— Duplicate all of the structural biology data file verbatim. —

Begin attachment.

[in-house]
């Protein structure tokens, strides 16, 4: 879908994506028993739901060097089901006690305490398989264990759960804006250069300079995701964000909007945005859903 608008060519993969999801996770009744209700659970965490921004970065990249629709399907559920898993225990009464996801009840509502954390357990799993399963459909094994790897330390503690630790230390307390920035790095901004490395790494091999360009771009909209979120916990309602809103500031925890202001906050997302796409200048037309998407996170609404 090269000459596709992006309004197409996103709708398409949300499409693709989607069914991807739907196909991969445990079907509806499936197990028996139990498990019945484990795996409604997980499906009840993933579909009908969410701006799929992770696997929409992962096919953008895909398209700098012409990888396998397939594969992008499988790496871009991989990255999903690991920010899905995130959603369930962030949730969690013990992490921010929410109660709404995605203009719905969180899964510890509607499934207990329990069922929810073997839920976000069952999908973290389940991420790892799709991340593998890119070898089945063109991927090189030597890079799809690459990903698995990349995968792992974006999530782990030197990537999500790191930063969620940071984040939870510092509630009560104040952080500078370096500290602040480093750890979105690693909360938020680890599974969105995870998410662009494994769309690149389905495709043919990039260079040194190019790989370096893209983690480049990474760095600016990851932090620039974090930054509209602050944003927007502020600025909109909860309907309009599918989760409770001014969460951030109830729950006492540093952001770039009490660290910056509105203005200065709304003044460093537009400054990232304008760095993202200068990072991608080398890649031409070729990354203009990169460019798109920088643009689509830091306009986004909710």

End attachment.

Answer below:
[in-house]
């Protein structure tokens, strides 16, 4: 879908994506028993739901060097089901006690305490398989264990759960804006250069300079995701964000909007945005859903 608008060519993969999801996770009744209700659970965490921004970065990249629709399907559920898993225990009464996801009840509502954390357990799993399963459909094994790897330390503690630790230390307390920035790095901004490395790494091999360009771009909209979120916990309602809103500031925890202001906050997302796409200048037309998407996170609404 090269000459596709992006309004197409996103709708398409949300499409693709989607069914991807739907196909991969445990079907509806499936197990028996139990498990019945484990795996409604997980499906009840993933579909009908969410701006799929992770696997929409992962096919953008895909398209700098012409990888396998397939594969992008499988790496871009991989990255999903690991920010899905995130959603369930962030949730969690013990992490921010929410109660709404995605203009719905969180899964510890509607499934207990329990069922929810073997839920976000069952999908973290389940991420790892799709991340593998890119070898089945063109991927090189030597890079799809690459990903698995990349995968792992974006999530782990030197990537999500790191930063969620940071984040939870510092509630009560104040952080500078370096500290602040480093750890979105690693909360938020680890599974969105995870998410662009494994769309690149389905495709043919990039260079040194190019790989370096893209983690480049990474760095600016990851932090620039974090930054509209602050944003927007502020600025909109909860309907309009599918989760409770001014969460951030109830729950006492540093952001770039009490660290910056509105203005200065709304003044460093537009400054990232304008760095993202200068990072991608080398890649031409070729990354203009990169460019798109920088643009689509830091306009986004909710």